It was a watershed moment in Irish politics when a senior female politician found the courage to stand up in parliament and become the first-ever sitting government minister to reveal they had been sexually assaulted.
Many commentators even hyped it up it as being Ireland’s first proper #MeToo moment, seeing as it involved Minister Josepha Madigan, a well-respected household name tipped by some as a potential future leader of the country’s largest party, Fine Gael.
The Minister of State for Special Education and Inclusion, to give her her full title, helped to highlight just how rife such sexual attacks are on women in Irish society when she stated on July 6: “Sometimes we have suffered it more than once – it was and is a lot more common than many believe.”
However, there was one part of the 51-year-old’s emotive speech that does not ring true. She stated as fact that “there are very few women my age that have not been subjected to some form of sexual assault in their respective lifetimes, and I know this because I am one of them.”
I’m astonished that the Irish media has failed to question the veracity of this startling claim. Perhaps even more surprisingly, it was reported verbatim, as if it was indeed a fact, by the BBC. Why did nobody even raise so much as an eyebrow or even tweet any misgivings about it? I suspect they feared having the cancel culture proponents on their back.
If we take Minister Madigan’s comment at face value, we’re talking here about the vast majority of Irishwomen born in the 1960s to ’70s having been the victims of a sex crime. It just doesn’t add up, because it would mean that a disproportionately large number of her Generation X male counterparts must surely be sex predators in that case, too.
The available figures, when looked at in the cold light of day, paint a much different picture: almost 15% of Irish adults have been raped, while one in three have suffered some form of sexual violence and 31% have experienced sexual harassment, according to a joint study by Trinity College and Maynooth University in 2020.
More than likely, one or two Irishwomen were raped last night. We can surmise that it happens every single day because there were 655 cases recorded in 2018. Alarmingly, there had been a year-on-year increase in sexual assaults prior to the pandemic. And, yes, these are all startling statistics for such a small island on the periphery of the North Atlantic, but it is still nowhere near the “majority of women”, middle-aged or otherwise.
But before anybody starts accusing me of being an apologist for rapists, I’d like to point out that I once wrote here that all convicted sex predators should be chemically castrated. I can’t stress enough that Minister Madigan deserves much praise for sharing her story, because it can only help to encourage other women to report sex crimes. I’d argue, however, that it’s a case of two steps forward and one step back, whenever a public figure starts laying it on thick.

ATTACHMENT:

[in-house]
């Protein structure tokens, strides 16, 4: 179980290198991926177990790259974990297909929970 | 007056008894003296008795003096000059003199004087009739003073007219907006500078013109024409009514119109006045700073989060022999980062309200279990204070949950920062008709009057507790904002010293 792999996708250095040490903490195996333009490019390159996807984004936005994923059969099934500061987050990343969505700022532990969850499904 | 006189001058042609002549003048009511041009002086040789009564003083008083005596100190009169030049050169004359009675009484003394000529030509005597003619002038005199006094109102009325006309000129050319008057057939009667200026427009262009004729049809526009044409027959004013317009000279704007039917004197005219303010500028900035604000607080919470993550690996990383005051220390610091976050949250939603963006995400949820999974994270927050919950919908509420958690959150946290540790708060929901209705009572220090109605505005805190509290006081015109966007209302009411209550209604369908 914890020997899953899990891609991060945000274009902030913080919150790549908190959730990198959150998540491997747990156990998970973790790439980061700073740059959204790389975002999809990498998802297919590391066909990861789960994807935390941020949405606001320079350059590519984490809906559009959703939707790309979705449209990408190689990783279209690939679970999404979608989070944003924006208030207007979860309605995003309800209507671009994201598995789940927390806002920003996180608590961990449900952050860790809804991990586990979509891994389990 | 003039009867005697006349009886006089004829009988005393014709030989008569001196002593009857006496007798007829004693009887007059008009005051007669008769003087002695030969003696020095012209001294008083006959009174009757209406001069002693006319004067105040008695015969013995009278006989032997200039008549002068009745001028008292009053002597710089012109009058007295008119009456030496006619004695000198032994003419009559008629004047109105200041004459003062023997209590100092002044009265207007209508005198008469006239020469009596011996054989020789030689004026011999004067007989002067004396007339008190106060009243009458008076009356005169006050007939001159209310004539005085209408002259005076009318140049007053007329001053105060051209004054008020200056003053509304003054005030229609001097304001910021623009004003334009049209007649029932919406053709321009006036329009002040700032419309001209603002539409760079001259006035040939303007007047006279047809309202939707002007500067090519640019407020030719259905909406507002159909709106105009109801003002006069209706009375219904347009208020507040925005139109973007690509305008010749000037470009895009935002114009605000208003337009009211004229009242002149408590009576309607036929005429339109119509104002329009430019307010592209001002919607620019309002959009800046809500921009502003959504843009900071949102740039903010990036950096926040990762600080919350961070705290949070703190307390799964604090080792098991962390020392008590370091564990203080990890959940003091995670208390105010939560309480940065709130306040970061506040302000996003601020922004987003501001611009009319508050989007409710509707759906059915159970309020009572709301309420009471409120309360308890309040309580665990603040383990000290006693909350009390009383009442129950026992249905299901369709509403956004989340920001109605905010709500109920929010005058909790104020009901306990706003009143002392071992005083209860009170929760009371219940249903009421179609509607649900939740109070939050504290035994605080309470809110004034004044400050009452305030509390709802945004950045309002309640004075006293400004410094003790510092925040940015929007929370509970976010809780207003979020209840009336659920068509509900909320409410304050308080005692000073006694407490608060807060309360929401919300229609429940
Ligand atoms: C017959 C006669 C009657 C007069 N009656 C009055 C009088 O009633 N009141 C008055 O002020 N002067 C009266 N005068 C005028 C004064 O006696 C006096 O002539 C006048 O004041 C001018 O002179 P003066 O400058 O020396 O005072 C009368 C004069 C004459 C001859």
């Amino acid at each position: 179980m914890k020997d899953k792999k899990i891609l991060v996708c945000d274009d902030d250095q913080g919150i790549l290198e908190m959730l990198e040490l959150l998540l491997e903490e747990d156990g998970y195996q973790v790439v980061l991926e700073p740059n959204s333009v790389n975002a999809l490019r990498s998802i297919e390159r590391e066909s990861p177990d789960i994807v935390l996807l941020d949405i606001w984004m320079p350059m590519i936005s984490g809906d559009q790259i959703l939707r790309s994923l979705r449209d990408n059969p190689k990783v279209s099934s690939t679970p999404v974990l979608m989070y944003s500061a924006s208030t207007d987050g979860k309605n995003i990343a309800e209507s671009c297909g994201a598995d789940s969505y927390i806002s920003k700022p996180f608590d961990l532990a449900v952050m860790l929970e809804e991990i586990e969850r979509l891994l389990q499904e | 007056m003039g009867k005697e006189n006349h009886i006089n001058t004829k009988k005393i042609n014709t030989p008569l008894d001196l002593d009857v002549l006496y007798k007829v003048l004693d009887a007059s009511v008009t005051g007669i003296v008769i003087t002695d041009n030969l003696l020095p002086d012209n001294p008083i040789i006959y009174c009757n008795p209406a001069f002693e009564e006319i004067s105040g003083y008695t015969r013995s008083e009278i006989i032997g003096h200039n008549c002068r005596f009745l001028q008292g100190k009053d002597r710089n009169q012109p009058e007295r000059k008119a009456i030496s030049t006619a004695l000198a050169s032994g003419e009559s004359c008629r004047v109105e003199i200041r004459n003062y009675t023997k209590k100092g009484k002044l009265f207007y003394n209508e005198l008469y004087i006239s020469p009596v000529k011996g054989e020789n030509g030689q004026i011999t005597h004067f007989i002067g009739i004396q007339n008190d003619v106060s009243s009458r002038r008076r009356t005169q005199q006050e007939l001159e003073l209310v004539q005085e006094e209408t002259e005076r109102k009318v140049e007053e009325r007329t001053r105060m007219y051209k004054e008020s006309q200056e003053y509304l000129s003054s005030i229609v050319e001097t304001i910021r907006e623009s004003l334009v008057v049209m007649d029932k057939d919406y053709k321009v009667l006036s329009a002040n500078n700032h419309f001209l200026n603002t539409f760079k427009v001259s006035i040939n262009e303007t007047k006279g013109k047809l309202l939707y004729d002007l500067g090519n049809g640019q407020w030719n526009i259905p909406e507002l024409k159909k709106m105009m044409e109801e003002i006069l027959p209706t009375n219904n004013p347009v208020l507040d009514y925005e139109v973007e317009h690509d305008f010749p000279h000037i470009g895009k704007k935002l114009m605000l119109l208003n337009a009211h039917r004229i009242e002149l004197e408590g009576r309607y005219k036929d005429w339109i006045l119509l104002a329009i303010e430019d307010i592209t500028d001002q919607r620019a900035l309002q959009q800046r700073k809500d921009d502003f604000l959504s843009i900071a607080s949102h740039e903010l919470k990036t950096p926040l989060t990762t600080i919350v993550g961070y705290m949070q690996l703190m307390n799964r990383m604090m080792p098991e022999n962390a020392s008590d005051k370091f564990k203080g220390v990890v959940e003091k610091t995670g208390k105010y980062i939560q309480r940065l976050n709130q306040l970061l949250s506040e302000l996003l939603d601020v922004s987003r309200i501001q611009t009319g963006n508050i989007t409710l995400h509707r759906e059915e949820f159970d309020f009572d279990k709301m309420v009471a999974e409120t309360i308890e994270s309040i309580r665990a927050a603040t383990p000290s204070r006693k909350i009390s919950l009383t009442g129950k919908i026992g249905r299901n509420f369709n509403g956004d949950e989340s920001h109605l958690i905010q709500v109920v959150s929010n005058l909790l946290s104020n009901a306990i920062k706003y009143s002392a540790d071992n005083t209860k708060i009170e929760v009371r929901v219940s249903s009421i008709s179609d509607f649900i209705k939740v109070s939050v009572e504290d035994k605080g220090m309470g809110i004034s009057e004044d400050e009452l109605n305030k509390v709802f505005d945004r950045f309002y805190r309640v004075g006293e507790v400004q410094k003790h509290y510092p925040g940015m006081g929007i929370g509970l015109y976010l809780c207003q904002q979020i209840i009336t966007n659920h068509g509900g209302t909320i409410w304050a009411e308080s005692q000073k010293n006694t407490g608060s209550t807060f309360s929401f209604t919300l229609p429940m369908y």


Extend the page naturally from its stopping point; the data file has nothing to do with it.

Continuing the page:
The Dublin-based politician, who is a solicitor, should understand better than most that the pen is mightier than the sword. Such a sweeping statement, without any proper fact-checking, does Irishmen – myself included – a great disservice, because it helps perpetuate the myth that all men are potential rapists. And it makes Ireland suddenly sound far worse than some of the actual top-10 most dangerous countries for women – including Sweden, which is the only European country that has the dubious honour of being on this list. In contrast, Ireland has been deemed the third-safest country for women, according to the World Population Review (2021).
Even the victim in arguably the world’s first high-profile celebrity rape case and a strong voice during #MeToo has deep misgivings about Minister Madigan’s claim. Samantha Geimer was drugged and sodomised as a 13-year-old by ‘Rosemary’s Baby’ film director Roman Polanski in 1977. The 57-year-old told me: “Demonising men and portraying women as nothing but helpless victims does more harm than good. Women our age could look back and call typical behaviour sexual harassment by today’s standards, but certainly not sexual assault. It’s really just an exercise in futility to try to rewrite history, creating some type of retroactive victimhood that wasn’t present at the time.”
Perhaps Minister Madigan’s comment was a slip of the tongue. I know this is an unfortunate turn of phrase for such a serious subject, but, equally, it’s the most appropriate, because she could’ve easily misspoken. I really want to give her the benefit of the doubt here.
Either way, she should do the right thing and request to set the record straight with the precise figures in the Dáil Éireann (the official name given in the Irish language to the Republic’s parliament) – otherwise future historians might cruelly dub my age group “Generation X-rated” on the back of such an inaccuracy.
The past might be a different country – condoms were not widely available and homosexuality was illegal in Ireland until 1993, after all – but Ireland has never been such an out-and-out dangerous place for Mná na hÉireann (a patriotic Irish phrase meaning “Women of Ireland”) in the same way as South Africa, India or even Sweden are today.
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